Never was very good with reading music for songs I didn't know how to play tunes until I here them played over and over. Will try. Thanks Ron

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I'm pretty much a beginner myself well I think now intermediate and the best advice I could give someone is don't worry about playing fast, play the tune at a slow pace, even at a slow pace you can hear the rhythm and hear the tune and it still sounds quite lovely.

 

If you want a simple slow down option windows media player can slow it down to .5 speed.

 

Open Chrome or other web-browser/ open 2 tabs one for youtube and the other (it's an mp3/converter/downloader) http://www.youtube-mp3.org/

 

Copypaste song into converter - download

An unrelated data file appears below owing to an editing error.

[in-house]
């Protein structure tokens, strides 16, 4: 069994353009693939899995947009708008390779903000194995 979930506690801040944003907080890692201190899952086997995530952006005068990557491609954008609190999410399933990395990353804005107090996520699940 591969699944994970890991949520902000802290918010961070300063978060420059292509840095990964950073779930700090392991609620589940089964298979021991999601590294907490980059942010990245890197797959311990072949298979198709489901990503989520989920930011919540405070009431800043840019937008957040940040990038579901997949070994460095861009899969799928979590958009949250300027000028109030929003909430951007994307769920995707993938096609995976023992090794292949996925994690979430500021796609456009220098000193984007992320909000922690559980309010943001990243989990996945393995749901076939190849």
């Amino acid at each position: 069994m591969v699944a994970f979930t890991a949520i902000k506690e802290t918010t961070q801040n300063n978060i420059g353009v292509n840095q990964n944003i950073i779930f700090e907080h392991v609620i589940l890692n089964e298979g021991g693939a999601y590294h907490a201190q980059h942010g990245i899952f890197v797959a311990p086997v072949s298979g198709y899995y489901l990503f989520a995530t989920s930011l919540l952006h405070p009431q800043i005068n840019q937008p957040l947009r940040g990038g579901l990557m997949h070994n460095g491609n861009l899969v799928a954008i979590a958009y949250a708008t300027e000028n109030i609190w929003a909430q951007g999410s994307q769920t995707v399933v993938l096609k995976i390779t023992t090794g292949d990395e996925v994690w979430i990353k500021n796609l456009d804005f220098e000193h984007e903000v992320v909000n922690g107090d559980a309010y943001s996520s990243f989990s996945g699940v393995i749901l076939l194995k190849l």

Open the song in Windows Media player

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I'm pretty much a beginner myself well I think now intermediate and the best advice I could give someone is don't worry about playing fast, play the tune at a slow pace, even at a slow pace you can hear the rhythm and hear the tune and it still sounds quite lovely.

 

If you want a simple slow down option windows media player can slow it down to .5 speed.

 

Open Chrome or other web-browser/ open 2 tabs one for youtube and the other (it's an mp3/converter/downloader) http://www.youtube-mp3.org/

 

Copypaste song into converter - download

 

Open the song in Windows Media player

Thanks for the suggestions. Ron

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My old music teacher used to say: "In order to learn a piece fast, play it slow." He was a proponent of the metronome. You start playing at the metronome tempo you can, usually pretty slow, and move up notch by notch until you are playing at tempo.